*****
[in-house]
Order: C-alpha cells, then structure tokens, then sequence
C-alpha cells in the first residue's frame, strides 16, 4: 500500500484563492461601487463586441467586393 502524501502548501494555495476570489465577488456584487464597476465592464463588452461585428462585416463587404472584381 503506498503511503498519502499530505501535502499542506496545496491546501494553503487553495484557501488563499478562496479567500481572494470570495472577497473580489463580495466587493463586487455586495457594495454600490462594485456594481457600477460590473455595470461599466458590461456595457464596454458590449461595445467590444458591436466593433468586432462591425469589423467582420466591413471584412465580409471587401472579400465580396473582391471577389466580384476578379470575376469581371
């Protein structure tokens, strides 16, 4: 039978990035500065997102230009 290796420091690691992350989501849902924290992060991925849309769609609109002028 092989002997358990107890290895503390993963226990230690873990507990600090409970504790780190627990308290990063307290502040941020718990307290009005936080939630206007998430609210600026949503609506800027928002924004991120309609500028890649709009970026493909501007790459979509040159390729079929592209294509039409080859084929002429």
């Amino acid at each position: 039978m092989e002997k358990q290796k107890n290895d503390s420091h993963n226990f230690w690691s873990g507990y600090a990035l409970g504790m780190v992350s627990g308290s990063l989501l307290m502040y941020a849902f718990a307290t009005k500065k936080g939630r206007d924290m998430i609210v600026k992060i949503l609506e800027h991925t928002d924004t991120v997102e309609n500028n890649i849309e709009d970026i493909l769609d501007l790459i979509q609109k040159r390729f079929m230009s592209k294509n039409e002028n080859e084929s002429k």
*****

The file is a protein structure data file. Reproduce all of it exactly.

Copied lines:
[in-house]
Order: C-alpha cells, then structure tokens, then sequence
C-alpha cells in the first residue's frame, strides 16, 4: 500500500484563492461601487463586441467586393 502524501502548501494555495476570489465577488456584487464597476465592464463588452461585428462585416463587404472584381 503506498503511503498519502499530505501535502499542506496545496491546501494553503487553495484557501488563499478562496479567500481572494470570495472577497473580489463580495466587493463586487455586495457594495454600490462594485456594481457600477460590473455595470461599466458590461456595457464596454458590449461595445467590444458591436466593433468586432462591425469589423467582420466591413471584412465580409471587401472579400465580396473582391471577389466580384476578379470575376469581371
């Protein structure tokens, strides 16, 4: 039978990035500065997102230009 290796420091690691992350989501849902924290992060991925849309769609609109002028 092989002997358990107890290895503390993963226990230690873990507990600090409970504790780190627990308290990063307290502040941020718990307290009005936080939630206007998430609210600026949503609506800027928002924004991120309609500028890649709009970026493909501007790459979509040159390729079929592209294509039409080859084929002429």
């Amino acid at each position: 039978m092989e002997k358990q290796k107890n290895d503390s420091h993963n226990f230690w690691s873990g507990y600090a990035l409970g504790m780190v992350s627990g308290s990063l989501l307290m502040y941020a849902f718990a307290t009005k500065k936080g939630r206007d924290m998430i609210v600026k992060i949503l609506e800027h991925t928002d924004t991120v997102e309609n500028n890649i849309e709009d970026i493909l769609d501007l790459i979509q609109k040159r390729f079929m230009s592209k294509n039409e002028n080859e084929s002429k």